Feeling Queer / Queer Feeling
University of Toronto, Canada
24–26 May, 2017
As a physical and psychological phenomenon, affect takes place in the body and is both outside of and beyond representational mediations, as it mobilizes the concrete experience of the self, of others, and how we are in the world. In response, theories of affect are in our opinion tactical and strategic attempts to come to grips with shifting and nuanced aspects of infinite difference, to qualify the gradient of difference and alterity at the very core of the self. Certainly, we speak of feelings, sensations, emotions, perceptions, and “passions” but theories of affect call for critical sympathy and attention to attempt to translate into another language that which does not happen in words. We must take into consideration that words and concepts are only partial, incomplete, and imperfect attempts at translating experience and that translations reduce the complexity, wealth, diversity, multiplicity, plurality and singularity, of the phenomenon which we want to best describe. How can one then begin to apprehend that which is not within the range of oral or written language, that which cannot be communicated directly, and that which can be showed but not relayed in literature, cinema, painting, or by any other art form? How do we go about capturing, either materially or conceptually, that which cannot be apprehended or seized in any other way?
Session 4: Pain and Pleasure in the Racial Dimensions of Affect and Desire
Father Madden, Carr Hall, St Michael’s College
Chair/Présidence : Christina Chung
Nael BHANJI, York University, “Trans Necropolitics: Terrorism, Vigil/ance, and the
Affective Geopolitics of Transsexual Memorialization”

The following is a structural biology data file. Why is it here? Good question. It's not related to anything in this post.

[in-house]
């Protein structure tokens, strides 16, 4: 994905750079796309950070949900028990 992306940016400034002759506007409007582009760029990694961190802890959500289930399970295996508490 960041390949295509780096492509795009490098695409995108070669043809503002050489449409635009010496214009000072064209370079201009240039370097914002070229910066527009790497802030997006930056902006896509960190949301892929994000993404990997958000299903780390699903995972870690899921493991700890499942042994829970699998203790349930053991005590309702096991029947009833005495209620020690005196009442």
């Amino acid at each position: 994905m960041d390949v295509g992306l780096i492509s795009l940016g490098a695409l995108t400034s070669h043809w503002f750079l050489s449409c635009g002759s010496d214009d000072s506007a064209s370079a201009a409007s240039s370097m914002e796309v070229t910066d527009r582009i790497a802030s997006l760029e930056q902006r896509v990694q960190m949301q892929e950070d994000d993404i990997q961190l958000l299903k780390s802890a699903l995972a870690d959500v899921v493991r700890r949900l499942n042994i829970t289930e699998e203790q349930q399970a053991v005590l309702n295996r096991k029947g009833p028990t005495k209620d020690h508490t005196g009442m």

Natalie KOURI-TOWE, Thorneloe University at Laurentian University, “Nationalism and
the Affective Life of Terror in the Case of Omar Khadr”
Sarah Stefana SMITH, Pennsylvania State University, “Regarding Beauty: Mickalene
Thomas’s Tête de Femme and the Search for the Sublime in Difference”
Weaving between three different projects on the racial dimensions of affect, this panel considers the pleasurable and painful circulation of affects in contemporary arts and politics. While affect theory invites us into the corporeal and emergent experiences of sensation, the aesthetic and political landscapes of contemporary race discourses usher the ephemeral into the convergent spaces of violent encounters (detention and torture, racial violence, racial profiling, counter-terrorism) and anticipatory hope (bafflement, reconciliation, memorialisation). Between the desire for disruption in the aesthetics of beauty to a desire for security in the nation state, the pain and pleasure of race remakes both the victims of racial violence and the witnesses to such violence. Queering the feelings of pain and pleasure, the panel asks us to consider how the horizons and circulation of affect inform these racial encounters.